Eighteen militiamen are on trial in the east of the Democratic Republic of Congo on charges of raping 46 children.
Some of the victims from the village of Kavumu were just 18 months old.
The men allegedly targeted young girls between 2013 and 2016 because a spiritual adviser told them that the blood of virgins would grant them supernatural protection.
The alleged militia leader, Frederic Batumike, a provincial legislator, and the other defendants deny the charges.
Rights groups hope the trial will help to end a culture of rape as a tool of war in DR Congo.
“The start of the trial is a strong signal in the fight against impunity,” Jean Chrysostome Kijana, an activist representing the victims, told Reuters news agency.
Proceedings started 10 hours late and lasted only 20 minutes on Thursday, during which time the defendants’ names were read aloud, according to Reuters.
Advocacy groups have told Reuters that the case has been particularly difficult to investigate because the victims were so young.
“Their families were often asleep when the alleged rapes occurred,” reports says.
Villagers believed a magic powder was being used to induce sleep, investigative journalist Lauren Wolfe said.
“I thought… Could they [the attackers] be using some kind of herbal anaesthetic? It actually turned out to be true. They were.”
She said the militiamen had been illegally squatting on an “extremely fertile” plantation previously owned by a German botanist who was murdered in 2012.
The Democratic Republic of Congo was labelled “the rape capital of the world” by Margot Wallstrom, the former UN special representative on sexual violence in conflict.
Writing in The Guardian, Wolfe says that two years ago “one UN official resigned out of frustration at the UN’s continued failure to halt the atrocities”, which began in 2013 in Kavumu.
Nigeria Football Federation boss Amaju Pinnick under fresh corruption probe
Several properties belonging to top officials of the Nigeria Football Federation (NFF), including its president Amaju Pinnick, have been seized in a fresh corruption probe.
The latest investigation and seizures are being carried out by the country’s Independent Corrupt Practices and Other Related Offences Commission’s (ICPC).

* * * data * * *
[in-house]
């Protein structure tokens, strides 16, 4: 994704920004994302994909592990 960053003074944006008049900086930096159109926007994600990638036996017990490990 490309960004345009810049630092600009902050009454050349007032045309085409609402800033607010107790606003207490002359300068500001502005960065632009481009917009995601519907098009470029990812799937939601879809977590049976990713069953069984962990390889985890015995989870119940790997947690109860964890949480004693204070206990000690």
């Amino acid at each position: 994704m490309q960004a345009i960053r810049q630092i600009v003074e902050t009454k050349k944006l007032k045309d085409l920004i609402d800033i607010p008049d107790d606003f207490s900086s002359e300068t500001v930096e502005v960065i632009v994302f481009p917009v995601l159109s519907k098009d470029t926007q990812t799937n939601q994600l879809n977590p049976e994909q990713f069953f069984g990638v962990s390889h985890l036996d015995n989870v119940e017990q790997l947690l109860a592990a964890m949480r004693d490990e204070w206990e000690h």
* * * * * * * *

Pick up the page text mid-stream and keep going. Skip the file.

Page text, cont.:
The ICPC has published a newspaper advertisement about the properties seized – half of which belong to Pinnick.
According to the statement published in the Nigerian papers one of Pinnick’s properties is in London.
It comes amidst wide-ranging claims over how money meant for football development allegedly disappeared.
“We can’t go into further details beyond the fact that many officials of the NFF are under investigation,” ICPC spokesperson, Rasheedat Okoduwa said.
“It’s basically because what they have is in excess of what they have earned.”
The ICPC has also taken control of properties belonging to the NFF second vice-president Shehu Dikko and the general secretary Muhamed Sanusi among others.
Rwanda ban Burundi,s music star ahead of annual festival
Burundian musician Jean Pierre Nimbona, popularly known as Kidum, has told the BBC he is confused by Rwanda’s decision to ban him from playing at the upcoming Kigali Jazz Fusion festival.
Kidum is one of Burundi’s biggest music stars and has performed in Rwanda for the past 16 years.
But a police official phoned the musician’s manager to warn that he would only be allowed to make private visits to Rwanda.
“[My manager was told] Kidum is not supposed to perform, tell him to leave. If he comes for private visits fine, but no performances,” the musician told BBC’s Focus on Africa radio programme.
The mayor of Rwanda’s capital said that in this instance permission had not been sought from the authorities for him to perform at the festival in Kigali.
Kidum was a leading peace activist during Burundi’s civil war between 1993 and 2003 and used his songs to call for reconciliation.
The 44-year-old musician said he had never had problems with Rwandan authorities until recently when three of his shows were cancelled at the last minute – including one in December 2018.
That month Burundi had banned Meddy, a musician who is half-Burundian, half-Rwandan, from performing in the main city of Bujumbura.
Kidum said he was unsure if the diplomatic tensions between Burundi and Rwanda had influenced his ban.
“I don’t know, I don’t have any evidence about that. And if there was politics, I’m not a player in politics, I’m just a freelance musician based in Nairobi,” he said.
He said he would not challenge the ban: “There’s nothing I can do, I just wait until maybe the decision is changed some day.
“It’s similar to a family house and you are denied entry… so you just have to wait maybe until the head of the family decides otherwise.”
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